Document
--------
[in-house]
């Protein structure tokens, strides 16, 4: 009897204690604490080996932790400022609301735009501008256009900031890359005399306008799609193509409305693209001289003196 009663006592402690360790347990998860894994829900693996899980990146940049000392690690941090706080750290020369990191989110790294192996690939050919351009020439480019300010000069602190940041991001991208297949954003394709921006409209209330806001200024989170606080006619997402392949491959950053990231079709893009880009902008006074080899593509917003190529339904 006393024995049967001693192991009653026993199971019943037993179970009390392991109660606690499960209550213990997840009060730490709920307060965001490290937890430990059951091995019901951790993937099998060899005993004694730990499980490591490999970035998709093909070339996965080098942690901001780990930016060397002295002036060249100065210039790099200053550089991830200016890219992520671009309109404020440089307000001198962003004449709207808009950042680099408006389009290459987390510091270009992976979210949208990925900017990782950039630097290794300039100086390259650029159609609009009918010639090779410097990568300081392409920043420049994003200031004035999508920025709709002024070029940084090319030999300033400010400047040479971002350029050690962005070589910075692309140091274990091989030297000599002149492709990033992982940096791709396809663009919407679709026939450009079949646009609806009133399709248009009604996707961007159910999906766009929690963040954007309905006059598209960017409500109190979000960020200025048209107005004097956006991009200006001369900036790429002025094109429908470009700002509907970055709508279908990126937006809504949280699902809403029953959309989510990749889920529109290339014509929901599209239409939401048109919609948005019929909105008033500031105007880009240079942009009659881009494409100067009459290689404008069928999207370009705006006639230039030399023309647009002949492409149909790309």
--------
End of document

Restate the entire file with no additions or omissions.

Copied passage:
[in-house]
């Protein structure tokens, strides 16, 4: 009897204690604490080996932790400022609301735009501008256009900031890359005399306008799609193509409305693209001289003196 009663006592402690360790347990998860894994829900693996899980990146940049000392690690941090706080750290020369990191989110790294192996690939050919351009020439480019300010000069602190940041991001991208297949954003394709921006409209209330806001200024989170606080006619997402392949491959950053990231079709893009880009902008006074080899593509917003190529339904 006393024995049967001693192991009653026993199971019943037993179970009390392991109660606690499960209550213990997840009060730490709920307060965001490290937890430990059951091995019901951790993937099998060899005993004694730990499980490591490999970035998709093909070339996965080098942690901001780990930016060397002295002036060249100065210039790099200053550089991830200016890219992520671009309109404020440089307000001198962003004449709207808009950042680099408006389009290459987390510091270009992976979210949208990925900017990782950039630097290794300039100086390259650029159609609009009918010639090779410097990568300081392409920043420049994003200031004035999508920025709709002024070029940084090319030999300033400010400047040479971002350029050690962005070589910075692309140091274990091989030297000599002149492709990033992982940096791709396809663009919407679709026939450009079949646009609806009133399709248009009604996707961007159910999906766009929690963040954007309905006059598209960017409500109190979000960020200025048209107005004097956006991009200006001369900036790429002025094109429908470009700002509907970055709508279908990126937006809504949280699902809403029953959309989510990749889920529109290339014509929901599209239409939401048109919609948005019929909105008033500031105007880009240079942009009659881009494409100067009459290689404008069928999207370009705006006639230039030399023309647009002949492409149909790309």